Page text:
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GMAC-RFC calls for less bureaucracy and more innovation

Amanda Jarvis

January 19, 2006

GMAC-RFC was the only lender invited to speak at the meeting alongside Yvette Cooper, Minister of State for Housing and Planning, ODPM and Bob Pannell, Head of Research and Information for the CML.

Speaking on the vastly increased ratio between average salaries and average UK house prices, Stephen Knight welcomed the Government’s Homebuy initiative, acknowledging that shared equity is certainly a potential solution to this growing problem. However, Knight expressed some concerns about the rigid framework of this scheme:

“I understand that the Government’s Homebuy initiative will be able to help up to 40,000 people, which is a good but modest start. Potential first time buyers need a scheme ten times larger than this – which we think is possible.  If the project could be freed up from the current rules as to who qualifies, and what lenders can offer, we could achieve real market impact with shared equity.”

Knight continued: “We have also argued for borrowers of a shared equity product to receive a generic statement at point of sale that demonstrates the equity that they would be giving up in a range of growth scenarios. This would prevent the need for further IT development and allow more lenders to participate in Homebuy.”  

Knight also highlighted the advances the lending industry has made in bridging the house price-to-earnings gap through more sophisticated credit profiling and credit scoring.  He suggested that in today’s market of low interest rates and towering house prices other lenders and public commentators should support higher income multiple products that use affordability and predictive automated underwriting as the basis for mortgage assessment and allow people to borrow enough to actually move on to the property ladder: “The debate about what is, and what isn’t, responsible lending must also move with the times.”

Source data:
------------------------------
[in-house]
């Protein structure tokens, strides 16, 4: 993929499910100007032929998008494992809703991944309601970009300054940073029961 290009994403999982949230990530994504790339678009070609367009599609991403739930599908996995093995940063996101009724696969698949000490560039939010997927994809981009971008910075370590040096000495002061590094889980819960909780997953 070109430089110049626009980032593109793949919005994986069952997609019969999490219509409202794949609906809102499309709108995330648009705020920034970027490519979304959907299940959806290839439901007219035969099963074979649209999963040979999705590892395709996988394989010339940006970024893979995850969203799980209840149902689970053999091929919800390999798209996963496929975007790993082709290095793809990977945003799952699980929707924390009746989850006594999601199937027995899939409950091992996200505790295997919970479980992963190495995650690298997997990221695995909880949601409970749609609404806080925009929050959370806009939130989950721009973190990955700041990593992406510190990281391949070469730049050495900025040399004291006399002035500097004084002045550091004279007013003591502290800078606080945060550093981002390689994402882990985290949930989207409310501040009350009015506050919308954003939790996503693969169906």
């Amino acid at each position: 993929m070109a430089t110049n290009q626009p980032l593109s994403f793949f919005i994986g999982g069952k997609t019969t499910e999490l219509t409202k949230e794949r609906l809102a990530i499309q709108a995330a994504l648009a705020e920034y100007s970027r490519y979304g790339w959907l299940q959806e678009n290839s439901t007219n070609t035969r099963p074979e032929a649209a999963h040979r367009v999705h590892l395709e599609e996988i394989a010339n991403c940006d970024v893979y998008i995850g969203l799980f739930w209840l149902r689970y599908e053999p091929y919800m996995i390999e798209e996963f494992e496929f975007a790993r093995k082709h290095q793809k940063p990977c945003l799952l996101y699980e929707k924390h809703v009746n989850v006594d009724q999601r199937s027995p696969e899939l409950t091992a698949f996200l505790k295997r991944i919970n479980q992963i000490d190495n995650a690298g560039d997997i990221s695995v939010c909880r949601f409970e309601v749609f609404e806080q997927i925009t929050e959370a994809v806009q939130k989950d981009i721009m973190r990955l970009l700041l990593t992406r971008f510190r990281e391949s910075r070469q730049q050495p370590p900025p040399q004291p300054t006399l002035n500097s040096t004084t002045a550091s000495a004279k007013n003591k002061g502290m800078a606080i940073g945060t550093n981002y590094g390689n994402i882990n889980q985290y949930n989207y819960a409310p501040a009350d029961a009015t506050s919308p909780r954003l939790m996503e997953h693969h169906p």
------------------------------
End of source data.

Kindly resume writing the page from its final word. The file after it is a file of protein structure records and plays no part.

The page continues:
Knight added to the CML’s calls for a real and robust test for Home Information Packs (HIPs) before they come into force in June 2007: “We just don’t know how the market will react. The only pilot that has been undertaken was in one geographical area and using HIPs that contained a fraction of what they are now due to include, in circumstances where the sellers did not have to pay for it.”

Focusing on the subject of consumer debt and its detrimental effect on first time buyers, Knight referred to GMAC-RFC’s extensive public policy research published last year, entitled ‘First Time Buyers: Understanding New Trends’ which examined the motivations and attitudes of those yet to take a step on to the property ladder. This reveals that renting rather than buying was in many cases a lifestyle choice as opposed to the only option available. In fact only half of the non homeowners questioned said they would buy immediately if financial barriers were removed due to a fear of commitment and a preference for flexibility, freedom and independence.   

The fact remains that affordability is the principal deterrent for huge numbers of potential homeowners but GMAC-RFC’s research shows that any initiatives introduced by the government, or the lending industry, are extremely unlikely to bring first time buyer lending back up to the 50% levels of previous years because of the fundamental shift in attitudes.

As part of its corporate social responsibility programme GMAC-RFC runs the worldwide Home Ownership Preservation Foundation, the only charitable foundation in the world dedicated solely to helping mortgage borrowers avoid repossession. In the UK it funds debt counsellors for the Citizens Advice Bureaux.


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